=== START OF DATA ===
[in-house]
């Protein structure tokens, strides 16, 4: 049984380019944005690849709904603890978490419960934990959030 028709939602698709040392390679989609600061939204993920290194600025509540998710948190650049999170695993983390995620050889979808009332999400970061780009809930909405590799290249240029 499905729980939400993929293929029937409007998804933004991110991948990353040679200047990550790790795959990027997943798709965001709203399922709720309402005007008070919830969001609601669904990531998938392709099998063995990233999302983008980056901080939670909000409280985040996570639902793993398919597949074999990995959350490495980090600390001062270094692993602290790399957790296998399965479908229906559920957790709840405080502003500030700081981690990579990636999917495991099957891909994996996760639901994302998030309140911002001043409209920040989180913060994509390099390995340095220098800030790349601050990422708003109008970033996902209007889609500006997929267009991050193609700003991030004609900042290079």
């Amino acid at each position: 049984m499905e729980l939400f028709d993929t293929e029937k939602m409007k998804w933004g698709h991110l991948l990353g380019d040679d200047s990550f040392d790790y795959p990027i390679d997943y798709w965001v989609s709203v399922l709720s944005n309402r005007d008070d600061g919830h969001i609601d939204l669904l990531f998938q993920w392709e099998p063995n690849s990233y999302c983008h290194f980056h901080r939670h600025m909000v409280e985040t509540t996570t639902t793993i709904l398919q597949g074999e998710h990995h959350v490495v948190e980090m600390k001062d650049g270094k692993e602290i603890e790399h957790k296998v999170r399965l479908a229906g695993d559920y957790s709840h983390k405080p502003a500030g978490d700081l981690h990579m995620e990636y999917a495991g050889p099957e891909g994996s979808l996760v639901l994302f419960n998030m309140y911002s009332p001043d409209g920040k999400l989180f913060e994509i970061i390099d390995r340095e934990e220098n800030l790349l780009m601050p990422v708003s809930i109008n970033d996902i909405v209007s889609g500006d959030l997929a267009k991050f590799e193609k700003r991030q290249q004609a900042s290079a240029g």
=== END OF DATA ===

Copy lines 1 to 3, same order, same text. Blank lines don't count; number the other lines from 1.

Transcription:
[in-house]
């Protein structure tokens, strides 16, 4: 049984380019944005690849709904603890978490419960934990959030 028709939602698709040392390679989609600061939204993920290194600025509540998710948190650049999170695993983390995620050889979808009332999400970061780009809930909405590799290249240029 499905729980939400993929293929029937409007998804933004991110991948990353040679200047990550790790795959990027997943798709965001709203399922709720309402005007008070919830969001609601669904990531998938392709099998063995990233999302983008980056901080939670909000409280985040996570639902793993398919597949074999990995959350490495980090600390001062270094692993602290790399957790296998399965479908229906559920957790709840405080502003500030700081981690990579990636999917495991099957891909994996996760639901994302998030309140911002001043409209920040989180913060994509390099390995340095220098800030790349601050990422708003109008970033996902209007889609500006997929267009991050193609700003991030004609900042290079």
């Amino acid at each position: 049984m499905e729980l939400f028709d993929t293929e029937k939602m409007k998804w933004g698709h991110l991948l990353g380019d040679d200047s990550f040392d790790y795959p990027i390679d997943y798709w965001v989609s709203v399922l709720s944005n309402r005007d008070d600061g919830h969001i609601d939204l669904l990531f998938q993920w392709e099998p063995n690849s990233y999302c983008h290194f980056h901080r939670h600025m909000v409280e985040t509540t996570t639902t793993i709904l398919q597949g074999e998710h990995h959350v490495v948190e980090m600390k001062d650049g270094k692993e602290i603890e790399h957790k296998v999170r399965l479908a229906g695993d559920y957790s709840h983390k405080p502003a500030g978490d700081l981690h990579m995620e990636y999917a495991g050889p099957e891909g994996s979808l996760v639901l994302f419960n998030m309140y911002s009332p001043d409209g920040k999400l989180f913060e994509i970061i390099d390995r340095e934990e220098n800030l790349l780009m601050p990422v708003s809930i109008n970033d996902i909405v209007s889609g500006d959030l997929a267009k991050f590799e193609k700003r991030q290249q004609a900042s290079a240029g």